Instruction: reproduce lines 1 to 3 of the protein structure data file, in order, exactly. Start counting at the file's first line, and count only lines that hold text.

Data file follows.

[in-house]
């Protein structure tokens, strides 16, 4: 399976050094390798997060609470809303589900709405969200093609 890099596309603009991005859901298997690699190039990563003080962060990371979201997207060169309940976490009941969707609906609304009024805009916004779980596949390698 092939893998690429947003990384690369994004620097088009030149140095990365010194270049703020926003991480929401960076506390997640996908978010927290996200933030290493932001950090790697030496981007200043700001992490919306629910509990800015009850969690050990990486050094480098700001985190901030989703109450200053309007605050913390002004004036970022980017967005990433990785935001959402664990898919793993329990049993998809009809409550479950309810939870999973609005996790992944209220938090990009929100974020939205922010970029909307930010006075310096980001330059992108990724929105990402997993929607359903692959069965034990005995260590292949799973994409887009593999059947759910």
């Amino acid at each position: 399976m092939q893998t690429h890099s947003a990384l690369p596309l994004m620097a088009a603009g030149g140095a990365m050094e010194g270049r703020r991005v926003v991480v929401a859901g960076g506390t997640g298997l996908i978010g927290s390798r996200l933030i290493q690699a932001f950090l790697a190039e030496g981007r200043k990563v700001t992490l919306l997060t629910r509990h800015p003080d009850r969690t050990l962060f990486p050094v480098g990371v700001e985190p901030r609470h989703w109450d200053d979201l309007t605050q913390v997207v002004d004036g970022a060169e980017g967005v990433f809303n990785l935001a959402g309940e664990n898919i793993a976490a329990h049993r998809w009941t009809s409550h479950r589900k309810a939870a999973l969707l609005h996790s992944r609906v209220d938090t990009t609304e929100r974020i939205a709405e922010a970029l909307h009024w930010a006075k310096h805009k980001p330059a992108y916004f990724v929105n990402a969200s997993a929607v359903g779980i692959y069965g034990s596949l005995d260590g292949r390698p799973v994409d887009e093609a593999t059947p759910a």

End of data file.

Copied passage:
[in-house]
């Protein structure tokens, strides 16, 4: 399976050094390798997060609470809303589900709405969200093609 890099596309603009991005859901298997690699190039990563003080962060990371979201997207060169309940976490009941969707609906609304009024805009916004779980596949390698 092939893998690429947003990384690369994004620097088009030149140095990365010194270049703020926003991480929401960076506390997640996908978010927290996200933030290493932001950090790697030496981007200043700001992490919306629910509990800015009850969690050990990486050094480098700001985190901030989703109450200053309007605050913390002004004036970022980017967005990433990785935001959402664990898919793993329990049993998809009809409550479950309810939870999973609005996790992944209220938090990009929100974020939205922010970029909307930010006075310096980001330059992108990724929105990402997993929607359903692959069965034990005995260590292949799973994409887009593999059947759910």
């Amino acid at each position: 399976m092939q893998t690429h890099s947003a990384l690369p596309l994004m620097a088009a603009g030149g140095a990365m050094e010194g270049r703020r991005v926003v991480v929401a859901g960076g506390t997640g298997l996908i978010g927290s390798r996200l933030i290493q690699a932001f950090l790697a190039e030496g981007r200043k990563v700001t992490l919306l997060t629910r509990h800015p003080d009850r969690t050990l962060f990486p050094v480098g990371v700001e985190p901030r609470h989703w109450d200053d979201l309007t605050q913390v997207v002004d004036g970022a060169e980017g967005v990433f809303n990785l935001a959402g309940e664990n898919i793993a976490a329990h049993r998809w009941t009809s409550h479950r589900k309810a939870a999973l969707l609005h996790s992944r609906v209220d938090t990009t609304e929100r974020i939205a709405e922010a970029l909307h009024w930010a006075k310096h805009k980001p330059a992108y916004f990724v929105n990402a969200s997993a929607v359903g779980i692959y069965g034990s596949l005995d260590g292949r390698p799973v994409d887009e093609a593999t059947p759910a």